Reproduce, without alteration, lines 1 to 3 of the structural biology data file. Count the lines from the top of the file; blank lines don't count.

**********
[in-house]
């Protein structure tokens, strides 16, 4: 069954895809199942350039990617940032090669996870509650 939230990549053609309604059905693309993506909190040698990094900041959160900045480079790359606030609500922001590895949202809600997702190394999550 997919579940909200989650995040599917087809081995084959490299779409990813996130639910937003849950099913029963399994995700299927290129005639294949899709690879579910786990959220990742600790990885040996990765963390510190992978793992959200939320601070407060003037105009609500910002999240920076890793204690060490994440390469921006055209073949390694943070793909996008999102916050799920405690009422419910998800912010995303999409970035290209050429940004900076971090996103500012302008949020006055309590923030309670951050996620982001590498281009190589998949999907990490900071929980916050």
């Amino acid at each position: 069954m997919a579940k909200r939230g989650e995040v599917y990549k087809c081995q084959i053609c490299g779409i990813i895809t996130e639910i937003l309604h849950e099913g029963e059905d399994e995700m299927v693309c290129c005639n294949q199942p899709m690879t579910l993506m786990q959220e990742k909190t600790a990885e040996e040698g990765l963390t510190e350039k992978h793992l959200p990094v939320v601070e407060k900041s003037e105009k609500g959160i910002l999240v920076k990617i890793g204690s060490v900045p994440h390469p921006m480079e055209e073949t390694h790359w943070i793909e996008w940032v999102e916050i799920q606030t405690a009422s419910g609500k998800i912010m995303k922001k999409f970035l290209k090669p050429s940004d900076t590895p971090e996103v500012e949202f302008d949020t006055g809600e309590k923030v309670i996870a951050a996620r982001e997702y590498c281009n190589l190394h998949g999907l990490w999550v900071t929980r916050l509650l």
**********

[in-house]
């Protein structure tokens, strides 16, 4: 069954895809199942350039990617940032090669996870509650 939230990549053609309604059905693309993506909190040698990094900041959160900045480079790359606030609500922001590895949202809600997702190394999550 997919579940909200989650995040599917087809081995084959490299779409990813996130639910937003849950099913029963399994995700299927290129005639294949899709690879579910786990959220990742600790990885040996990765963390510190992978793992959200939320601070407060003037105009609500910002999240920076890793204690060490994440390469921006055209073949390694943070793909996008999102916050799920405690009422419910998800912010995303999409970035290209050429940004900076971090996103500012302008949020006055309590923030309670951050996620982001590498281009190589998949999907990490900071929980916050």
């Amino acid at each position: 069954m997919a579940k909200r939230g989650e995040v599917y990549k087809c081995q084959i053609c490299g779409i990813i895809t996130e639910i937003l309604h849950e099913g029963e059905d399994e995700m299927v693309c290129c005639n294949q199942p899709m690879t579910l993506m786990q959220e990742k909190t600790a990885e040996e040698g990765l963390t510190e350039k992978h793992l959200p990094v939320v601070e407060k900041s003037e105009k609500g959160i910002l999240v920076k990617i890793g204690s060490v900045p994440h390469p921006m480079e055209e073949t390694h790359w943070i793909e996008w940032v999102e916050i799920q606030t405690a009422s419910g609500k998800i912010m995303k922001k999409f970035l290209k090669p050429s940004d900076t590895p971090e996103v500012e949202f302008d949020t006055g809600e309590k923030v309670i996870a951050a996620r982001e997702y590498c281009n190589l190394h998949g999907l990490w999550v900071t929980r916050l509650l």